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-   -   Removing a dent (https://www.airforums.com/forums/f381/removing-a-dent-10410.html)

dmadam 04-01-2004 09:35 PM

Removing a dent
 
I have a '83 Limited with a couple of dents in the front. One is in the roof on the curve near the top. I was wondering if I could cut a section of the inside liner and insulation (it is cracked and I plan on replacing or covering in anyway) and tap/bang the dent(s) out from the inside?

Any opinions would be appreciated.

whistler 04-01-2004 09:54 PM

carefully
 
Yes the dent could be popped back out from the inside. I just did about 10 on my tonight. Just be careful not to stretch the skin, just like doing body work on cars. Take your time, slowly pushing larger dents out. Don't try to push large dents at once. You should also have someone on the outside holding a solid object against the dent on the outside, this will give you better results. With someone reinforcing the dent from the outside, slowly tap the dent out. What works best on thin metals is a rubber body hammer, then you don't get any sharp kinks. Also you do not want to oil can the metal. You'll never get that back out. Other than the dents I removed tonight I've never worked with aluminum before, but I have spent 20 years do autobody work. Same concept. Good luck. I'm sure others will share more experince in this than me.

whistler :cool:

j54mark 04-01-2004 10:15 PM

There are three or four lengthy treads in the archives on this topic which would be worth your time.

Curved panels are the hardest to work with as they are both thicker and harder aluminum. I would definitely remove the interior panel to get at the dent rather than cut a hole in it. Its just pop riveted in place, and while it is out you could solvent weld a patch on the back side, fill the crack with a plastic epoxy, and paint it.

I doubt if many of us, experienced body and fender men excepted, are skilled enough to be sucessful actually striking the panel with anything, . You can push with the head of a rubber mallet, going round and round the dent, working from the outside in with good success. I believe this method, while slower, will be more satifactory for those of us with limited metalworking skills.

There are reports of people doing the above through a small hole, however, pushing with a long hex key or similar hardened steel rod. This would require almost infinite patience and abundent time for any but the smallest dents.

Mark

67caravel 04-02-2004 07:08 AM

I don't know how big dmadam's dents are but I have to relate a story; I recently suffered a dent in my TV's rear passenger door. I took it into the dealer and he said, "bring it in, drop it off, and we'll fix it." Skeptical though I was, I brought it in and dropped the vehicle off as instructed. Within an hour I had a call reporting that it was done. They used one of those paintless dent repair services that serve the car dealer establishments.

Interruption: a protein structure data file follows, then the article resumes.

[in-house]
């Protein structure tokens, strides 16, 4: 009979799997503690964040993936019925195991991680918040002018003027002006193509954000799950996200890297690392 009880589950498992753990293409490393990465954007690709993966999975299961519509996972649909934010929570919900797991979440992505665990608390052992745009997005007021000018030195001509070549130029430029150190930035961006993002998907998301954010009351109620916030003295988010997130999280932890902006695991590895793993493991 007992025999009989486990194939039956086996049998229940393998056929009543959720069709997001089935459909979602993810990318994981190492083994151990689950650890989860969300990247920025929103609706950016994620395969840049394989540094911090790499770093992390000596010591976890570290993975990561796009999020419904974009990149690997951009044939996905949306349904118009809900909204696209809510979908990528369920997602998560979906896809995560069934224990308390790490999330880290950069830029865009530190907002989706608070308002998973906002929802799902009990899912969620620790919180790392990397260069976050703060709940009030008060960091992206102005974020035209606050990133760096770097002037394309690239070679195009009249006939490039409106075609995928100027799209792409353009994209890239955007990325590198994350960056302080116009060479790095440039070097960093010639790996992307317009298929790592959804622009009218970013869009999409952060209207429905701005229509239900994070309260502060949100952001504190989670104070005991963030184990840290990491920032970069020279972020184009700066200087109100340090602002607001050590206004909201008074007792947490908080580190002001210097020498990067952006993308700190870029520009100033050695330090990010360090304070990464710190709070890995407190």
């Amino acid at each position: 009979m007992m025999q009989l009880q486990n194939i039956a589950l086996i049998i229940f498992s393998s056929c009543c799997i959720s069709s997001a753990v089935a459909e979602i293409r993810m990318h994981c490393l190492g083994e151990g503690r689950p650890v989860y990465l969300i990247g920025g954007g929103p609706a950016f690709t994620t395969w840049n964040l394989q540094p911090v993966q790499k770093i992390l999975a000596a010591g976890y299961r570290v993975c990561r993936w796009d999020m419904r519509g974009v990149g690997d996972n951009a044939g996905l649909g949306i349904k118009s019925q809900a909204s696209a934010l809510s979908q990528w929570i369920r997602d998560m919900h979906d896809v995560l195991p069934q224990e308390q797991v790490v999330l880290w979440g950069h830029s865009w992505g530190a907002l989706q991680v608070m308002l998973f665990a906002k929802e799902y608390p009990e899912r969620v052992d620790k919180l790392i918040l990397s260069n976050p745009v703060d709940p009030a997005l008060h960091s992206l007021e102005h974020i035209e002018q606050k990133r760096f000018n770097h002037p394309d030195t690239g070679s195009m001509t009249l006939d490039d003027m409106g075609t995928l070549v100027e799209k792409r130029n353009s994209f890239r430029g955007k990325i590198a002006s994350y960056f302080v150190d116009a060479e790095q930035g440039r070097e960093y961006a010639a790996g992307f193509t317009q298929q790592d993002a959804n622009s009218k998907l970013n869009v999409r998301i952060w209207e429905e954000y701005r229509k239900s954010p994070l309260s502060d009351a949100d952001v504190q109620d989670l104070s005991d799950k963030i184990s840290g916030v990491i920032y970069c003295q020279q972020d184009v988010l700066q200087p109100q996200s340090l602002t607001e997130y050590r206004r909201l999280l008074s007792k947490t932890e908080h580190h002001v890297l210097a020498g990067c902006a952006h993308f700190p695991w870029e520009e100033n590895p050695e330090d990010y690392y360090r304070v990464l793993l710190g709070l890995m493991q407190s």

You absolutely cannot tell that there was ever a dent in the door. I know that there are many variations to problems with dents and I was probably lucky. But I was amazed. I had pinned my hopes on a long process at the body shop and instead was inconvenienced for a little more than an hour. I aked how it was done and they told me that they go in from behind and, using very specific tools, massage out the dent. If necessary, they'll drill a small hole in order to insert the tools between panels. I was thrilled at the final product.

Might be worth a try. The cost is small, about $60 for a dent like mine.

X

ALANSD 04-02-2004 08:48 AM

I managed car dealerships for a number of years, and the paintless dent removal, plastic bumper repairs, and computerized paint touch up is an art that has really advanced in the past decade. These guys can fix many dents, scratches, cracked plastic , paint stripes, do decals, fix windshield cracks and stars, replace glass, and more.. all out of their van on site.
The work is quick and effective if you get the right jobber, a good used car manager can refer you to one who knows his stuff.

Silvertwinkie 04-02-2004 09:22 AM

Depending on the dent, I've heard that the very small ones work themselves out with the hot and cold changes. At least that's what I believe Andy at Inland said.... :)

dmadam 04-03-2004 09:03 AM

Thank guys I got some good ideas. In regards to j54mark I would like to know what solvent was or should be used on the liner. Both dents are about 6 or 8" by 10"

j54mark 04-03-2004 01:03 PM

Its abs plastic, so the abs plastic solvent weld they sell for plastic plumbing works just fine. All you need is a piece of abs thin enough to shape to the curves in the liner. It is also a bit of a pain to hold everything together until it sets up, unless it is in a place where you can put a clamp on it.

If really fussy, you can fill the crack by making shavings of some plastic and using the solvent to make a paste. Use the paste (quickly!) to fill the crack, and sand smooth when dry - which may take several days to dry absolutely hard. Spray paint the entire cap with Krylon Fusion and you are set.

I have heard people talk of using plastic epoxy, but haven't tried it myself.

Mark


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